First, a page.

When I arrived on the South Island, the poor weather persisted. I started in Nelson, the sunniest place in New Zealand, but it was still raining. In fact, New Zealand was experiencing its worst winter in years. Consequently, crops were adversely affected and the prices of vegetables and fruits were ridiculously expensive. A sample list (all in NZ$):
Cucumbers – $8 each
Tomatoes – $8.99/kilo
Zucchini – $14.99/kilo
A very small head of lettuce – $3.99/kilo
In Nelson, I stayed in a homey hostel where I met a guy from Vancouver who detested Torontonians and Toronto although he’d never been there in his life. He said that he tells non-Canadians that there are only three cities worth visiting in Canada: Vancouver, Halifax and Montreal. The funny thing is he’d also never been to the other two cities. I wanted to visit Abel Tasman National Park but since rain was in the long-term forecast I decided to move on and visit later.
The next stop was Greymouth, a shit-hole of a town but a mandatory stop on my bus route. I guess I never mentioned that I opted to travel through New Zealand on a backpacker bus: The Magic Bus. The name may conjure images of laid-back, drugged-out, psychedelic people but in reality, the buses were usually driven by irascible, bitter bus drivers.
When I arrived in Franz Josef it was…surprise, surprise…raining! Luckily, the next day the weather was beautiful which was great since I opted to do a full-day glacier hike. The setting was pretty incredible: the glacier valley descends right into a rainforest.
The hike was much harder than I thought it’d be. You need to wear crampons which prevent you from sliding on the ice but really restrict your mobility. There were also a few times where I had to descend down steep, nearly vertical sets of stairs. By the end, my not-so-good knees were really sore, and I had sore legs and thighs on the following days. Despite the pain, the glacier walk was an amazing, almost surreal experience. The ice was a lovely blue and I’m still amazed by the natural patterns found on the ice.
Next destinations were the resort towns of Wanaka and Queenstown, the latter probably being the most popular tourist destination in NZ. Both are part of the Southern Alps. Wanaka was beautiful and quiet but the hostel was absolutely disgusting. The hostel was composed of multiple self-contained units. I was sharing one unit with 5 other guys who were mostly long-termers and did not up keep the unit. One guy worked at a ski resort and dried his boots on the heater. The entire room smelled like dirty boots.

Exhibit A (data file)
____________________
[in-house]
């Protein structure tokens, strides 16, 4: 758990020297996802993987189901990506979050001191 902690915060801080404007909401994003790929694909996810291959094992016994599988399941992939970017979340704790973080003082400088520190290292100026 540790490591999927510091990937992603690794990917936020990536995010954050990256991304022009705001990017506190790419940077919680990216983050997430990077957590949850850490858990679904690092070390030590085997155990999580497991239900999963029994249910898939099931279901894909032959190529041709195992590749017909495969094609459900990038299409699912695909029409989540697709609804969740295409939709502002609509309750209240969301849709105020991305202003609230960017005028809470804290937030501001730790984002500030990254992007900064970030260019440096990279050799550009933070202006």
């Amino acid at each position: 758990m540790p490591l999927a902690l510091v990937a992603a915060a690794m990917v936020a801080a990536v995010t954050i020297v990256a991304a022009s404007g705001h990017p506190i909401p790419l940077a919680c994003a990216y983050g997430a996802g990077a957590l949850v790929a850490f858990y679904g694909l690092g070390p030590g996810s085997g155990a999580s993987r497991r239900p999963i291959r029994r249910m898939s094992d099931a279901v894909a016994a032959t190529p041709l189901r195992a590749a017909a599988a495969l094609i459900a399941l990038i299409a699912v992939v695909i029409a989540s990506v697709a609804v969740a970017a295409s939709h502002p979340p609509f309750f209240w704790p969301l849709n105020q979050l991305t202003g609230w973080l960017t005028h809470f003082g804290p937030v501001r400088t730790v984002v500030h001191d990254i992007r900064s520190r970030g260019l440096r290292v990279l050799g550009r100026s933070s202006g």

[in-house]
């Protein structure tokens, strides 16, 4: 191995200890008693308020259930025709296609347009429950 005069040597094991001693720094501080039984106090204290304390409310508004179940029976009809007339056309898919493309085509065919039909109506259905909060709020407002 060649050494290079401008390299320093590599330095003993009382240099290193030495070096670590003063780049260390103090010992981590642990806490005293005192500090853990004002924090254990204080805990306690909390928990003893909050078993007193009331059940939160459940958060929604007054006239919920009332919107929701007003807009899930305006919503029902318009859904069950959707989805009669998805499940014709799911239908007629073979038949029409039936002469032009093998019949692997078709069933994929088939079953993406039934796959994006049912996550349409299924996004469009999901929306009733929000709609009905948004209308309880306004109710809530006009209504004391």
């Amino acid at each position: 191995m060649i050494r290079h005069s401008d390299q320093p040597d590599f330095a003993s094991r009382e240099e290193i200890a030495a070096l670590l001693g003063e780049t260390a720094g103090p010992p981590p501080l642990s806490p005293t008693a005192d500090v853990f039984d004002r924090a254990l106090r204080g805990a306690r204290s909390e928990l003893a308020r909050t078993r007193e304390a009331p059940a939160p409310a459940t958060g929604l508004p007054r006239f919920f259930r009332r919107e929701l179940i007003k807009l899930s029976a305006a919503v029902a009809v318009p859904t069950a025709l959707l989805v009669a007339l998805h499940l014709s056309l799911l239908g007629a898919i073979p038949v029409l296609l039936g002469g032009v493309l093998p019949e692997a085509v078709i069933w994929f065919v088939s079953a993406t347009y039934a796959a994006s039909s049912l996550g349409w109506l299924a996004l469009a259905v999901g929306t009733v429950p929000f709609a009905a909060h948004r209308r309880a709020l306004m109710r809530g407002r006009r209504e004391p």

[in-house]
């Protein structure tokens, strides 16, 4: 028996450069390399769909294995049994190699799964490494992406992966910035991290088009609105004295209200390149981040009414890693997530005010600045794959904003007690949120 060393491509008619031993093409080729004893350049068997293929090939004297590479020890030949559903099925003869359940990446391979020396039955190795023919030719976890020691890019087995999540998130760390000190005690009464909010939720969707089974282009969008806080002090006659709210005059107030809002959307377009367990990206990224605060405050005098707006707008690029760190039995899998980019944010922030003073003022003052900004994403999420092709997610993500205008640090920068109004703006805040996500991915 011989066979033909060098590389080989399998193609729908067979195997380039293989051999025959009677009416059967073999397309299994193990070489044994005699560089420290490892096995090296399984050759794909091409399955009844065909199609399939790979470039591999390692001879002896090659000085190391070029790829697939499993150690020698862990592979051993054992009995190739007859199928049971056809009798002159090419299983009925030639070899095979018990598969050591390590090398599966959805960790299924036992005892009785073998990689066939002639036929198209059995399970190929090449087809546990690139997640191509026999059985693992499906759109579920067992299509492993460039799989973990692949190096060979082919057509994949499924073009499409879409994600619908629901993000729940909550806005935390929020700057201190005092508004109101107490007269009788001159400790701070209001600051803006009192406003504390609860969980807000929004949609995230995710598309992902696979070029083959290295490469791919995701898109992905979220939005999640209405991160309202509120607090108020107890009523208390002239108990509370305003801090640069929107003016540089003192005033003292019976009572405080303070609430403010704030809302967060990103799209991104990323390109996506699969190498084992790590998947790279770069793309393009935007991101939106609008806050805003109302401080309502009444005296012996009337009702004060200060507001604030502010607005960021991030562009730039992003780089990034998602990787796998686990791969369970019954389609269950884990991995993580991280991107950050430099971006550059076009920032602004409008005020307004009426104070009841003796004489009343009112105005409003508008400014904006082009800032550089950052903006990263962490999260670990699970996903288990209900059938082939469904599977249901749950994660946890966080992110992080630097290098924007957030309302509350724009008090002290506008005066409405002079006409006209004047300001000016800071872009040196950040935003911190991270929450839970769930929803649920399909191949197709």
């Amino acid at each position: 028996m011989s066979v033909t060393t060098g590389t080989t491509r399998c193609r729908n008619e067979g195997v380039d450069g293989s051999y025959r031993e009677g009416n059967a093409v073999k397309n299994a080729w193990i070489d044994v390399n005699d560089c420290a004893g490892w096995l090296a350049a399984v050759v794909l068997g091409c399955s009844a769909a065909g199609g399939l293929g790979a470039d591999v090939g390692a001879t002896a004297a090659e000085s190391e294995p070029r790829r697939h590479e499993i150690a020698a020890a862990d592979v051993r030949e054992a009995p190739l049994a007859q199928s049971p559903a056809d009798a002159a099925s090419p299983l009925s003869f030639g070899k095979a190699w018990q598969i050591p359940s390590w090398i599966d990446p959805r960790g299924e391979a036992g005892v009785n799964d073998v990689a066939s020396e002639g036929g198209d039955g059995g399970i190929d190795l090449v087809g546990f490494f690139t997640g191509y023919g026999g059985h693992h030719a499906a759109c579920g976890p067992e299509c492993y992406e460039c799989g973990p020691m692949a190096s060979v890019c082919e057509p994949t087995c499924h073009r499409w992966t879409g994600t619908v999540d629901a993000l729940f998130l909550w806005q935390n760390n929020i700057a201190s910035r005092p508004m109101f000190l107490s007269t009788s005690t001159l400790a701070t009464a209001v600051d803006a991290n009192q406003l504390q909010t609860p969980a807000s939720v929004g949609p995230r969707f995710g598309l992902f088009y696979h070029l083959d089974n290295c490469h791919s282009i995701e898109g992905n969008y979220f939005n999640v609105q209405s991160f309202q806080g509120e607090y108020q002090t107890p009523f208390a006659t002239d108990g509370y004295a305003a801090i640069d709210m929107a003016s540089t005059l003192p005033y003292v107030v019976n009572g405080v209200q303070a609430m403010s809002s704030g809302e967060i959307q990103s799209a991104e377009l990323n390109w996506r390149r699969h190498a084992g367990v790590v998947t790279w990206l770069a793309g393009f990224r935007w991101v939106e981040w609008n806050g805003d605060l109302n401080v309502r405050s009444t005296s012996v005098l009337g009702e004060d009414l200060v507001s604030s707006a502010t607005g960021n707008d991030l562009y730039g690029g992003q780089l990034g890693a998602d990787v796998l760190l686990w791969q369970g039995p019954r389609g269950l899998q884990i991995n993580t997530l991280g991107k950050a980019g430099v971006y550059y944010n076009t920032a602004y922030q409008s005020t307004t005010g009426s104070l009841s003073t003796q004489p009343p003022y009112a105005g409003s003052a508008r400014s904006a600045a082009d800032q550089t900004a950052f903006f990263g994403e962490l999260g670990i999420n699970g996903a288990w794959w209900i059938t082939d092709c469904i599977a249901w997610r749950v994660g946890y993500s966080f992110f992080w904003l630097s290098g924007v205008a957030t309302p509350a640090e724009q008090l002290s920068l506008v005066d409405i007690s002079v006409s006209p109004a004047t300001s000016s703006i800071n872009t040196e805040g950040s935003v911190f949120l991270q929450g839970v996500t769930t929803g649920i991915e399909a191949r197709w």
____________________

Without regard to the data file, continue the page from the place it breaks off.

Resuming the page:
I really disliked Queenstown, the so-called adventure capital of the world. Sure, the scenery is beautiful but it’s crowded, touristy, glitzy and loud. If you were not snowboarding, skiing, bungy jumping, skydiving or whatever, there was absolutely nothing to do apart from riding the gondola (where you do get amazing views).
I only saw two bookstores in the entire town which I think sums up the cultural measure of the town. Most of the people in Queenstown were young 20-somethings looking to party. People were very cliqueish, and I felt like I was back in high school especially after some of the conversations I overheard in the bathroom. My time in Queenstown was also made worse by me being sick; I caught something on the bus ride over.
I did a daytrip to Milford Sound, which is atually a fjord. The difference between a sound and fjord being the former is v-shaped while the latter is u-shaped. One of the main reasons I went to NZ was to see the fjords so I was very excited about the trip. The day was pretty exhausting: 9.5 hours on a bus, 2 hours on a cruise and I was still sick. However, the lush green of the trees, the blue-green of the water, and the white rush of the small waterfalls were a spectacular sight.
On the trip back to Queenstown, the bus broke down which added an additional 1.5 hours to our trip. However, I didn’t mind so much since I got a glimpse of the sky which was filled with stars.
After 5 nights too many, I left Queenstown for the East Coast.
More photos from the West Coast: